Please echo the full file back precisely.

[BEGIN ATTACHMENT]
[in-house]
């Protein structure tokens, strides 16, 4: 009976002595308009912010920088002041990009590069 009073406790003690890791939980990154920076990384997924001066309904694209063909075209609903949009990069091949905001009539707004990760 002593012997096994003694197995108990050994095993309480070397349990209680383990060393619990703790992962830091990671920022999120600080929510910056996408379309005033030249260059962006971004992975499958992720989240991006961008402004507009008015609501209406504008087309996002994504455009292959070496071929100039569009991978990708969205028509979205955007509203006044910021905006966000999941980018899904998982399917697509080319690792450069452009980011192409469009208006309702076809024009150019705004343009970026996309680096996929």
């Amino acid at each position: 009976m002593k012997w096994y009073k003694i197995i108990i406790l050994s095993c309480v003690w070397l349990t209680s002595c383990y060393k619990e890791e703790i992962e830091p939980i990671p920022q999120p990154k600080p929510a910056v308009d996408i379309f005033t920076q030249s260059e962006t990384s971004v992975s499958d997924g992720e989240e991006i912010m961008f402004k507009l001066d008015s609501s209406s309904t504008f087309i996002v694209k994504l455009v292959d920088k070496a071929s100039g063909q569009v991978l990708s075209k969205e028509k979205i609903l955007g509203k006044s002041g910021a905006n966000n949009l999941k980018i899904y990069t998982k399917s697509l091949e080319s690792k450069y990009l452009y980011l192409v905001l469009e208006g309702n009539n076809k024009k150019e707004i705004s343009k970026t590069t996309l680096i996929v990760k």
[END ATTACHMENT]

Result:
[in-house]
């Protein structure tokens, strides 16, 4: 009976002595308009912010920088002041990009590069 009073406790003690890791939980990154920076990384997924001066309904694209063909075209609903949009990069091949905001009539707004990760 002593012997096994003694197995108990050994095993309480070397349990209680383990060393619990703790992962830091990671920022999120600080929510910056996408379309005033030249260059962006971004992975499958992720989240991006961008402004507009008015609501209406504008087309996002994504455009292959070496071929100039569009991978990708969205028509979205955007509203006044910021905006966000999941980018899904998982399917697509080319690792450069452009980011192409469009208006309702076809024009150019705004343009970026996309680096996929």
């Amino acid at each position: 009976m002593k012997w096994y009073k003694i197995i108990i406790l050994s095993c309480v003690w070397l349990t209680s002595c383990y060393k619990e890791e703790i992962e830091p939980i990671p920022q999120p990154k600080p929510a910056v308009d996408i379309f005033t920076q030249s260059e962006t990384s971004v992975s499958d997924g992720e989240e991006i912010m961008f402004k507009l001066d008015s609501s209406s309904t504008f087309i996002v694209k994504l455009v292959d920088k070496a071929s100039g063909q569009v991978l990708s075209k969205e028509k979205i609903l955007g509203k006044s002041g910021a905006n966000n949009l999941k980018i899904y990069t998982k399917s697509l091949e080319s690792k450069y990009l452009y980011l192409v905001l469009e208006g309702n009539n076809k024009k150019e707004i705004s343009k970026t590069t996309l680096i996929v990760k």